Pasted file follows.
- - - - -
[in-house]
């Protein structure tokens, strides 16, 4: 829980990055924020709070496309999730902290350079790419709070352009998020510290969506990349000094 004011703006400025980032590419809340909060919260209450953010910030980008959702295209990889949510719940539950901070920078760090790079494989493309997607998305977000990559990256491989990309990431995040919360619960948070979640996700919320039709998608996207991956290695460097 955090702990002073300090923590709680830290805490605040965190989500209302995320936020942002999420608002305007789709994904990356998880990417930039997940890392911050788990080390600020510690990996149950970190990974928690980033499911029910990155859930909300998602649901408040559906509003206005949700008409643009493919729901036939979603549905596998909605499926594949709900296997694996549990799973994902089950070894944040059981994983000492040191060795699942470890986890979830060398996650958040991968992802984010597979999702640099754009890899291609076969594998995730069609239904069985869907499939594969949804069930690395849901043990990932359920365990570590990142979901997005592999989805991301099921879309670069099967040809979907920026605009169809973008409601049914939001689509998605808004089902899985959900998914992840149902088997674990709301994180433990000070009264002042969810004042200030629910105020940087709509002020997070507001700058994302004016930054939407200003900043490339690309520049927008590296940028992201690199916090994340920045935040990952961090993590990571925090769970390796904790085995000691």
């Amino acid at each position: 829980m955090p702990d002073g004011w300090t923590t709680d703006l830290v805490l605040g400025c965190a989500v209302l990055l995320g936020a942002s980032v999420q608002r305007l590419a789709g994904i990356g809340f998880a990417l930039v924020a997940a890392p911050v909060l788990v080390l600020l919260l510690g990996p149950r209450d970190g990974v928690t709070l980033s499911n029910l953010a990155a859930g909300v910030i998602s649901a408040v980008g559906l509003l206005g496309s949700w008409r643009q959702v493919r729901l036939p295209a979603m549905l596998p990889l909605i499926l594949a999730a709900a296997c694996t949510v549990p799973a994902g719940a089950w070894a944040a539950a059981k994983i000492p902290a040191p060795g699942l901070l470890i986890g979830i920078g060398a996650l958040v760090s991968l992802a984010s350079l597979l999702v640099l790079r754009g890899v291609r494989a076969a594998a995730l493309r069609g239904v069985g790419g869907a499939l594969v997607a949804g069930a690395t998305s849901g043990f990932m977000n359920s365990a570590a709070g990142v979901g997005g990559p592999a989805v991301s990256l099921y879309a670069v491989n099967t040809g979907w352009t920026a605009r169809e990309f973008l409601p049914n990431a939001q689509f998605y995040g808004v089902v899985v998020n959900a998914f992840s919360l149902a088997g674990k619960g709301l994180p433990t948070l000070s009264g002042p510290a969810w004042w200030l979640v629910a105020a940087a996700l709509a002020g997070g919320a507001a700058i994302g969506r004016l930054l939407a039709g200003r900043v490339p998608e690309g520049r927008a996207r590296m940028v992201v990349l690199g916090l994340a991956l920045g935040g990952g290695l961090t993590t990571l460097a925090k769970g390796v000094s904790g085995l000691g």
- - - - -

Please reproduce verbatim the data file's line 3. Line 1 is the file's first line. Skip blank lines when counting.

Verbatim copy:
């Amino acid at each position: 829980m955090p702990d002073g004011w300090t923590t709680d703006l830290v805490l605040g400025c965190a989500v209302l990055l995320g936020a942002s980032v999420q608002r305007l590419a789709g994904i990356g809340f998880a990417l930039v924020a997940a890392p911050v909060l788990v080390l600020l919260l510690g990996p149950r209450d970190g990974v928690t709070l980033s499911n029910l953010a990155a859930g909300v910030i998602s649901a408040v980008g559906l509003l206005g496309s949700w008409r643009q959702v493919r729901l036939p295209a979603m549905l596998p990889l909605i499926l594949a999730a709900a296997c694996t949510v549990p799973a994902g719940a089950w070894a944040a539950a059981k994983i000492p902290a040191p060795g699942l901070l470890i986890g979830i920078g060398a996650l958040v760090s991968l992802a984010s350079l597979l999702v640099l790079r754009g890899v291609r494989a076969a594998a995730l493309r069609g239904v069985g790419g869907a499939l594969v997607a949804g069930a690395t998305s849901g043990f990932m977000n359920s365990a570590a709070g990142v979901g997005g990559p592999a989805v991301s990256l099921y879309a670069v491989n099967t040809g979907w352009t920026a605009r169809e990309f973008l409601p049914n990431a939001q689509f998605y995040g808004v089902v899985v998020n959900a998914f992840s919360l149902a088997g674990k619960g709301l994180p433990t948070l000070s009264g002042p510290a969810w004042w200030l979640v629910a105020a940087a996700l709509a002020g997070g919320a507001a700058i994302g969506r004016l930054l939407a039709g200003r900043v490339p998608e690309g520049r927008a996207r590296m940028v992201v990349l690199g916090l994340a991956l920045g935040g990952g290695l961090t993590t990571l460097a925090k769970g390796v000094s904790g085995l000691g």